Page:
Do Family Courts Need Court Reporters?
One of a court reporter’s most important duties is also a very practical one: Make sure the things that are said during a deposition or trial are understood by all interested parties. That’s often easier said than done.
Everyone speaks differently — some people have heavy accents, others mumble or speak too quietly. Still others may talk too quickly or be too loud if they’re upset by the proceedings It’s a court reporter’s job to transcribe what these people are saying on the fly, which can be a real challenge for even the most experienced pros.
Nowhere is that need for clarity more apparent than in family court, as two recent editorials in The Sacramento Bee point out.
Electronic records are needed
Family court cases regularly involve parties in extreme emotional states, often including testimony from young children.
What’s more, family court judges often hear as many as 30 or 40 cases a day and write their decisions in sloppy handwriting or using legal jargon. These difficulties often mean the litigants are unsure of exactly what the judge ordered, argued the editorial board for The Sacramento Bee in a February editorial.
The board called for electronic recording in family courts to help give parties the opportunity to go back and understand what exactly happened during the proceedings.
In the past, the board wrote, people could pay $10 for recordings of court actions. Since 2004, electronic recording has been banned in California’s family courts. Judges are not even allowed to record proceedings for their own use.
From the op-ed:
“The lack of a record, any record at all has become an issue of simple justice. For too many litigants in family court, no record means no justice.”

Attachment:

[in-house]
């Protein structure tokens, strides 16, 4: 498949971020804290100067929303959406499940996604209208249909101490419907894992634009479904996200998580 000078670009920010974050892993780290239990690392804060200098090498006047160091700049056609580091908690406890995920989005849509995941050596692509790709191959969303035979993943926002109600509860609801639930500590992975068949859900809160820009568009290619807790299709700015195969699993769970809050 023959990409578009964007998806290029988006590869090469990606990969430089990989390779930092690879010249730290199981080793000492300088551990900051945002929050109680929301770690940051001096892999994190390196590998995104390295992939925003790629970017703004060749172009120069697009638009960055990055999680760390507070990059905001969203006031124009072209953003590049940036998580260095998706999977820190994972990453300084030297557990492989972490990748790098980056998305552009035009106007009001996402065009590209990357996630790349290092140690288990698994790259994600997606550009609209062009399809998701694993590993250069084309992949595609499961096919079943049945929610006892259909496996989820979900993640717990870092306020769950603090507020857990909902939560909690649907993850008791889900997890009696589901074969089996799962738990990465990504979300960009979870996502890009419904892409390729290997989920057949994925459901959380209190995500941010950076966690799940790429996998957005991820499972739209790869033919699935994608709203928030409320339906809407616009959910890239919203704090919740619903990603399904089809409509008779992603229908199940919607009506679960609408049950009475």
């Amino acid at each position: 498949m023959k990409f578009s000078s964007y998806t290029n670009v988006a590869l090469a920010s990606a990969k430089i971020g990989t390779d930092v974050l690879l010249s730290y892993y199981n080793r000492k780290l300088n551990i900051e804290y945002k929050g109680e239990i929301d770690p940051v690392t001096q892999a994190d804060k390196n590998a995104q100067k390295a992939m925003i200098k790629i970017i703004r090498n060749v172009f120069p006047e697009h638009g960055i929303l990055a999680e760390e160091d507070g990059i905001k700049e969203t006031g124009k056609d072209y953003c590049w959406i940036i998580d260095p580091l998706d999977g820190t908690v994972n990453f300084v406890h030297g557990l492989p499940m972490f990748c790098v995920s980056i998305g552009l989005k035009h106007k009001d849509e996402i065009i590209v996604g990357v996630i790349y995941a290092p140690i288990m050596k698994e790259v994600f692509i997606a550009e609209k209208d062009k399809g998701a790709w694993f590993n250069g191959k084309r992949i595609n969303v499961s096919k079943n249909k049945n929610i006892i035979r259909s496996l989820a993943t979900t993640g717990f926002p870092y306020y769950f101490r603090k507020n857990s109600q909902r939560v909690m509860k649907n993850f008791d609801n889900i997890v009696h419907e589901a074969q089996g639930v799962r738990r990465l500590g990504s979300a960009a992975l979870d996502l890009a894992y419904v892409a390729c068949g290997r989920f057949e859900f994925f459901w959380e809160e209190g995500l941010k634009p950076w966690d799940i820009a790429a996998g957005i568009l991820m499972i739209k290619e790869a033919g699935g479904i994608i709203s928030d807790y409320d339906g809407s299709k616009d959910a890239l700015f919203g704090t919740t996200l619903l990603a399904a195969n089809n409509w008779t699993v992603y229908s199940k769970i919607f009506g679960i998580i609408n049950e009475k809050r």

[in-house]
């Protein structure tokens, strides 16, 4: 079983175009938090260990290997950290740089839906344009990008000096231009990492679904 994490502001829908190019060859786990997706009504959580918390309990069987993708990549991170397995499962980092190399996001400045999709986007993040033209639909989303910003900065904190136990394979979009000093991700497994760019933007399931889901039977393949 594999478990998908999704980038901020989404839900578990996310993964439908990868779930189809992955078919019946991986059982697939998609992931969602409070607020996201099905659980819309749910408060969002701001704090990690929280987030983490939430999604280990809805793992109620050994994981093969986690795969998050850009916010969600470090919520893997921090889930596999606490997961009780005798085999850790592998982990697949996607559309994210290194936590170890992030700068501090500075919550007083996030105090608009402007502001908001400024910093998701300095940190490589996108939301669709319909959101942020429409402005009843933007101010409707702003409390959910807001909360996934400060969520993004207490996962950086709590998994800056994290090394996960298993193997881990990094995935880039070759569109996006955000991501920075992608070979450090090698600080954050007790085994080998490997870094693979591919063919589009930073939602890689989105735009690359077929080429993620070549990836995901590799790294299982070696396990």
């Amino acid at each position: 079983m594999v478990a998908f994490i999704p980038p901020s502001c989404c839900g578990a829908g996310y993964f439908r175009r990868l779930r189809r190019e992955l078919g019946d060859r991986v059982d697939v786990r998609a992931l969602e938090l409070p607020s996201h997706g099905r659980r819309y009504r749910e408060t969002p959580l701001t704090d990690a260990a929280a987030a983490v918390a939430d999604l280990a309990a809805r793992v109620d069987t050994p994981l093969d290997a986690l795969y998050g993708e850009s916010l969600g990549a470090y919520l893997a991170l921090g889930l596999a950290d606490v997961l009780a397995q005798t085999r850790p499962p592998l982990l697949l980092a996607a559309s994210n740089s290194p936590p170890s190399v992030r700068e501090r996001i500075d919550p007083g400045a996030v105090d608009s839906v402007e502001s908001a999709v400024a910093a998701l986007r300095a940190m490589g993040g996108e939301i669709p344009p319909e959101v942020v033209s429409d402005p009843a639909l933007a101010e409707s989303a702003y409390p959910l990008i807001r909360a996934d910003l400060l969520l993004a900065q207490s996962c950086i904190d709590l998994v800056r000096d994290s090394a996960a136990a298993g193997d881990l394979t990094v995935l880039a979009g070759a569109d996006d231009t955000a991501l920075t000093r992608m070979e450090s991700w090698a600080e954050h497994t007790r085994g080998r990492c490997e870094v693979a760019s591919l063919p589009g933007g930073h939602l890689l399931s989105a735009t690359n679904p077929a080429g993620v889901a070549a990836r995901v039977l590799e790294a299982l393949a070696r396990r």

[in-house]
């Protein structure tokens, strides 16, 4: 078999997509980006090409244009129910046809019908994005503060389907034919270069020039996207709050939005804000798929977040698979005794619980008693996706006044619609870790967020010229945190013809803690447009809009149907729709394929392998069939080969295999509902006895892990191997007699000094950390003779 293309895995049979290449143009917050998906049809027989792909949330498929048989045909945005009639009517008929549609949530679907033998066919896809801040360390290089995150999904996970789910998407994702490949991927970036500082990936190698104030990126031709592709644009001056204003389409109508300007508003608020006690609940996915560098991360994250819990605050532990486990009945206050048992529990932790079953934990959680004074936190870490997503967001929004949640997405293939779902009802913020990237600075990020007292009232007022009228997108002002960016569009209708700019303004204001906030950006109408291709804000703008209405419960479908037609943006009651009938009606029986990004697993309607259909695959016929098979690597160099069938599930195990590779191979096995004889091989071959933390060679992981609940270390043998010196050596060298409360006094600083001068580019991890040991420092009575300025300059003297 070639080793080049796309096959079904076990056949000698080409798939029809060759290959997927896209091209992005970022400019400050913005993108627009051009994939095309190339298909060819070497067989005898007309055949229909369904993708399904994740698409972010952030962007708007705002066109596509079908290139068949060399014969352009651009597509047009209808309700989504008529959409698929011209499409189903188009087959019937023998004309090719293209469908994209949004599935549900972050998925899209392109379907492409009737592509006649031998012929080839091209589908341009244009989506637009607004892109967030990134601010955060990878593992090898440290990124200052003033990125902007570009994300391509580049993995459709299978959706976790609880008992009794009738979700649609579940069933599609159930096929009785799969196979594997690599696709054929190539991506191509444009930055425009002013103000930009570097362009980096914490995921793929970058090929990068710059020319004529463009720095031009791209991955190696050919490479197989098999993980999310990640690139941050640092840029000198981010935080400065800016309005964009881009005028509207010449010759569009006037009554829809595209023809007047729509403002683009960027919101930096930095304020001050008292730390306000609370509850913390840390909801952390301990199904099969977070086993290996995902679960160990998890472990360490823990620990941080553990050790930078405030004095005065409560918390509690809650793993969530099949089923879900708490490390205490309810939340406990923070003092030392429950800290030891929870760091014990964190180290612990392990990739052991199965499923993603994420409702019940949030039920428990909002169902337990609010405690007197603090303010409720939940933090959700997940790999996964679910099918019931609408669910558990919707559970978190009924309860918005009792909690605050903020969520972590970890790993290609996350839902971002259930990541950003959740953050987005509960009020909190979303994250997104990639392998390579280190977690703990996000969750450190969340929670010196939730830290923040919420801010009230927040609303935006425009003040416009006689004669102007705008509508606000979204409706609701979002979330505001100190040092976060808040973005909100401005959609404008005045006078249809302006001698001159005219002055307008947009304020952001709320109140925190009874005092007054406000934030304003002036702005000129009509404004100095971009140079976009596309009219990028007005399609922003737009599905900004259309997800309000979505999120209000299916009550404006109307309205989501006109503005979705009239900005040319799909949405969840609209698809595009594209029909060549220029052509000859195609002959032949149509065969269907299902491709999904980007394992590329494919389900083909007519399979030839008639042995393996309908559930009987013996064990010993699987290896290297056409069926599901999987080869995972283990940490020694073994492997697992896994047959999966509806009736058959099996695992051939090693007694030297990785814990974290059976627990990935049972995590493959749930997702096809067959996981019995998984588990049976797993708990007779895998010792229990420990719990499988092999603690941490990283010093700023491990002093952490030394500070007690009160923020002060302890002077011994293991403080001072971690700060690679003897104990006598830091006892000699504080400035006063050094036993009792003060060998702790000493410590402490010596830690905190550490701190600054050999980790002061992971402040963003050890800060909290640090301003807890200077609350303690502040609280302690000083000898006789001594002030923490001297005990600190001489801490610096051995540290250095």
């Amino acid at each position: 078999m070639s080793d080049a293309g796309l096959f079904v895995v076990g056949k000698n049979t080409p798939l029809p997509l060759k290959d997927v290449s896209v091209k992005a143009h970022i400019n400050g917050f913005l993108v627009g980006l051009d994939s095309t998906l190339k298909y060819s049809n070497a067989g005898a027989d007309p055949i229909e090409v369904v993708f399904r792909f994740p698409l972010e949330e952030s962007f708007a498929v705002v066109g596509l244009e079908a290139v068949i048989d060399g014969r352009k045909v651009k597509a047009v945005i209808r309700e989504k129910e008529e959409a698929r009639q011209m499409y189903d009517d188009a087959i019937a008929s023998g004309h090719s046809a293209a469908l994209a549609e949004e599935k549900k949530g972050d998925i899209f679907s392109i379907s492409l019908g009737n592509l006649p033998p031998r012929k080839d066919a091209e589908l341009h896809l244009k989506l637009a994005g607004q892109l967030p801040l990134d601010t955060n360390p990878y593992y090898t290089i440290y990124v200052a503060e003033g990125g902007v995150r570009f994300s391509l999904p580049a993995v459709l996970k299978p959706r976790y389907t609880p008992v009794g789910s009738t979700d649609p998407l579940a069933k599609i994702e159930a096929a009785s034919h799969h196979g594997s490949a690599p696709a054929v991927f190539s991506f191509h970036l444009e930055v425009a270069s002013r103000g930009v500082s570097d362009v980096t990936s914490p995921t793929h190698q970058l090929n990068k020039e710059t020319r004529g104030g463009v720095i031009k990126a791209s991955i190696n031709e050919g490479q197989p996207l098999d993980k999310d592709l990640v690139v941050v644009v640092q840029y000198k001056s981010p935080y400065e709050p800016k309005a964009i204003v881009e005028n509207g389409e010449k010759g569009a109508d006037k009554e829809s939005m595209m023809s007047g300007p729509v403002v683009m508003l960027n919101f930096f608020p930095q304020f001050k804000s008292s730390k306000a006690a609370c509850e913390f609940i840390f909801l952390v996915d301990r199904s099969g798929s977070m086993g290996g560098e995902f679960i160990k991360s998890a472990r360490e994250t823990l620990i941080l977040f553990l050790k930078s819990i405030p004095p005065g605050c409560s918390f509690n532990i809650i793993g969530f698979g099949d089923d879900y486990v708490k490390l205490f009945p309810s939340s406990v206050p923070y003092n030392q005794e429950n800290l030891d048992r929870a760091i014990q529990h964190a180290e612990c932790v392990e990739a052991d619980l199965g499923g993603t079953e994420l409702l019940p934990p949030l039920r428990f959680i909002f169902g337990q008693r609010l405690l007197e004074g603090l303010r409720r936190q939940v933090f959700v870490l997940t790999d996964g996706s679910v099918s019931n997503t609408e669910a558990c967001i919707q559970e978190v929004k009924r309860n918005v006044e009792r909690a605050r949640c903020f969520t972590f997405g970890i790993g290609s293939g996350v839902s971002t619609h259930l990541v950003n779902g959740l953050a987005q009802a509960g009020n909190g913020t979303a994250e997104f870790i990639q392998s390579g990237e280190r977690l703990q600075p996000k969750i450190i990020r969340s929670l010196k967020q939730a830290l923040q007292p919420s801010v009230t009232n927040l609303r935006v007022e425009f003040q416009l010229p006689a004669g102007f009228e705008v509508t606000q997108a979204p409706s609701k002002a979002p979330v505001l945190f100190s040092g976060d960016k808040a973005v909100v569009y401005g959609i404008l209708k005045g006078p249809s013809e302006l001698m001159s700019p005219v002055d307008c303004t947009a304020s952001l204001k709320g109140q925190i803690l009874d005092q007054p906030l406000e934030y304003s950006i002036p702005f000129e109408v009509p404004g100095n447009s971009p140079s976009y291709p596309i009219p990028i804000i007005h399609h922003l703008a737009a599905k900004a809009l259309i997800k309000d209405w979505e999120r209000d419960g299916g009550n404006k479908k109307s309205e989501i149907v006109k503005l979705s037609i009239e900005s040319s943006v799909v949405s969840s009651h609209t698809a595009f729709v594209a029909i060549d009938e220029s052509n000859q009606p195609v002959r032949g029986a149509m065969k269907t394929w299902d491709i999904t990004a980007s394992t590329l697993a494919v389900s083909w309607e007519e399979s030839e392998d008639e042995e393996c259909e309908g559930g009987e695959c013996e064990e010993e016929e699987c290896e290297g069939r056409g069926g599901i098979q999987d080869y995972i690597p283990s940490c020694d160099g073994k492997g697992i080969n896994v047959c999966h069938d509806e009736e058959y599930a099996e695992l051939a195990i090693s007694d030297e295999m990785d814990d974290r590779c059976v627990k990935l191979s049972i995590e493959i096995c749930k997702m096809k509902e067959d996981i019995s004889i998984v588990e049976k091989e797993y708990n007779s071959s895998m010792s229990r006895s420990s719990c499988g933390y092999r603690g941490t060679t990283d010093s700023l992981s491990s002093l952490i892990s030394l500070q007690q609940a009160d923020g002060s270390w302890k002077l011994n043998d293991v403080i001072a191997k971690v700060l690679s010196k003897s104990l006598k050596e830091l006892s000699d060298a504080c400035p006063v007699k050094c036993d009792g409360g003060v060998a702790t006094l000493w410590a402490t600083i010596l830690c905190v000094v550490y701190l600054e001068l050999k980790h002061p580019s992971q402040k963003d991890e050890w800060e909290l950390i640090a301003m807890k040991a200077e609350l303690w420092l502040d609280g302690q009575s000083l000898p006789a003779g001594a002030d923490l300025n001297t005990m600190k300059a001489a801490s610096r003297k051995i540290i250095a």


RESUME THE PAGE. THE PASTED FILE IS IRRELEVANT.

Electronic records don’t go far enough
Less than a month later, a superior court judge chimed in with his own editorial in response to the issues raised by the Editorial Board.
His conclusion: Electronic records are no substitute for a skilled court reporter.
Even before the ban on electronic recording in 2004, too many recordings were difficult to decode, Judge Matthew J. Gary argued. It was hard to hear exactly who was speaking or exactly what that person was saying.
In short, electronic recordings simply aren’t effective at providing a precise, clear and certain official record of proceedings.
From the editorial:
“There should be an official record, but electronic recording is not the solution. In the family law courts and elsewhere, only skilled court reporters can be trusted to create a reliable record of trial court proceedings.”
Looking for a reliable court reporter?
If you are looking for a court reporting agency that is the right fit for your needs, I invite you to contact us. Brusilow+Associates has been serving attorneys and law firms in Philadelphia for over 30 years. Come see the difference that we make for our clients.